The article centres on a study, extending from two preceding case studies, with a specific focus on exploring the converting role of innovation energy in the realm of innovative work behaviour (IWB). The findings underscore the pivotal role of innovation energy in converting the individual innovation properties—creativity, psychological empowerment and optimism—into IWB. It also underscores the significance of organisational attention to these individual properties, along with four additional working mechanisms—autonomy in work design, innovative teamwork, supportive leadership and external contacts—all of which impact the converting process. Insights gleaned from this case study show that innovation energy plays a crucial role in the overall IWB process. Through a careful examination of the interplay between the construct of innovation energy and five associated mechanisms, the article offers an understanding of the IWB process as observed through the lens of engaged employees actively demonstrating IWB.

Open Access
In: Innovation in the Social Sciences

Abstract

Teachers want their students to learn, and they want that learning to be equitable, with opportunities for all students. But not all students have the same needs for success. Therefore, classroom accommodations are provided through Disability Offices within universities. These accommodations are intended to be implemented in each course the student takes. Yet the actual enactment of accommodations relies on facilitation and implementation by each instructor in collaboration with the student, which may lead to variance in the level of accommodations. This project examined student interviews and student and faculty survey data to construct a narrative analysis of students’ experiences when they discuss their accommodations with their instructors. This manuscript reports a characterization of these interactions and how these interactions shape students’ success in the classroom, with recommendations for both students and instructors.

Open Access
In: Journal of Disability Studies in Education

Abstract

The aim is to examine the work at a Swedish preschool that is striving to become inclusive for a group of children with disabilities. The bioecological model and a mixed method case study design were adopted. One head teacher, ten preschool staff members, and four children with disabilities participated. Data were collected by way of observations, one focus group interview, and two retrospective interviews. Statistical and thematic data analyses were conducted. Ethical approval was obtained. A decision is made to create a new unit in the preschool. The unit is given a specialised organisational typology. The preschool integrates activities and different types of support provisions. The quality of inclusion practices and support provisions in the preschool is almost good. At a time when inclusion is valued, this study can provide a basis for interesting discussions about preschool inclusion in Sweden and other countries.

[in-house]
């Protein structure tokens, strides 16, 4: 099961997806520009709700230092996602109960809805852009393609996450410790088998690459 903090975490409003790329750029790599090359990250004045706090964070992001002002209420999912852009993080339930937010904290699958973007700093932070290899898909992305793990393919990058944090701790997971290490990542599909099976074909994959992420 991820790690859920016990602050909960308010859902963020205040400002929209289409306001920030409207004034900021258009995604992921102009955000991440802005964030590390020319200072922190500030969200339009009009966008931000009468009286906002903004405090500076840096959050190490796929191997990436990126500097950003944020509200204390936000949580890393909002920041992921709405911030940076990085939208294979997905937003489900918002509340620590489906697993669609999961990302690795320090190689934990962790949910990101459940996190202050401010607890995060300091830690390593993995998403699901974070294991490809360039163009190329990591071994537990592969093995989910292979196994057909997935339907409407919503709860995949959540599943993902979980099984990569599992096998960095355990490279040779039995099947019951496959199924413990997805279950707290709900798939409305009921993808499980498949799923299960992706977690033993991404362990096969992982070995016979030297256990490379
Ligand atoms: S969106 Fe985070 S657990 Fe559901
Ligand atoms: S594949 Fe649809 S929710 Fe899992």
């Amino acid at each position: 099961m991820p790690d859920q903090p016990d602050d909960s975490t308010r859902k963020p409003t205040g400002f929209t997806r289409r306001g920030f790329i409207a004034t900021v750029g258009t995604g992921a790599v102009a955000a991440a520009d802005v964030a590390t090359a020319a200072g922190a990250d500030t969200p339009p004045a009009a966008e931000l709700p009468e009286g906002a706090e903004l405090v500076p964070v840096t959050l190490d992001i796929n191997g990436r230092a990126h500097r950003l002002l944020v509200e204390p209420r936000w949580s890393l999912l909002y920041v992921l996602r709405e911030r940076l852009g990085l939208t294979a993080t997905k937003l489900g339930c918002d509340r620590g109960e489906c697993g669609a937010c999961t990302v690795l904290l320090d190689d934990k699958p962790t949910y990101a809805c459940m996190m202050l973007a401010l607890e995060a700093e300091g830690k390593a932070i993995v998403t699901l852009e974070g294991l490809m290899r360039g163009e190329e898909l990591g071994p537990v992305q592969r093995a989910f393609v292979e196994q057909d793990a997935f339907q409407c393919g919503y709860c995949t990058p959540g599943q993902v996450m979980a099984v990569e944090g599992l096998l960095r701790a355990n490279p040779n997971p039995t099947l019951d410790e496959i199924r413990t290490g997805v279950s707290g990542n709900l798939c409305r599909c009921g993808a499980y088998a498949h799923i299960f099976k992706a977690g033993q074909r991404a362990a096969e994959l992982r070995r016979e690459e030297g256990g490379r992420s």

Open Access
In: Journal of Disability Studies in Education
Author:

Abstract

Tricontinentalism, the radical ideational universe of the Global South so important in the 1960s and 1970s, lost much of its original thrust with the neoliberal turn, and its contribution to global history has long been obscured. Recently, however, historians, political theorists and others have been studying its take on global justice and the multiple impacts of its political strategies, ideological rhetoric, identity formations, as well as its many transnational connections: traces still recognisable in the repertoire of social movements today. By unearthing these strands and constellations of global history, and by sometimes cooperating with activists, these scholars act as Foucauldian genealogists, laying bare sediments of historical agency that the hegemonic memory formation of neoliberalism had all but buried. Such efforts constitute a form of counter-history in the competitive field of political memory. This paper applies elements of mnemonic hegemony theory (mht) to analyse Tricontinental memory, with a particular focus on Latin America.

Open Access
In: Bandung

Abstract

This data paper describes the Corpus of Early English Correspondence Extension Sampler (ceeces), a linguistic corpus of personal letters covering the long eighteenth century. The letters have been sampled and transcribed from various printed editions and are now openly distributed through Zenodo. The ceeces contains 2,624 letters by 200 writers, some 1.14 million words. It comes in several versions – plain text, xml, standardised-spelling, and part-of-speech tagged – with ample metadata on the correspondents and the letters, enabling the sociolinguistic study of historical English using a range of social variables including gender, age, social rank, and geographical region.

Open Access
In: Research Data Journal for the Humanities and Social Sciences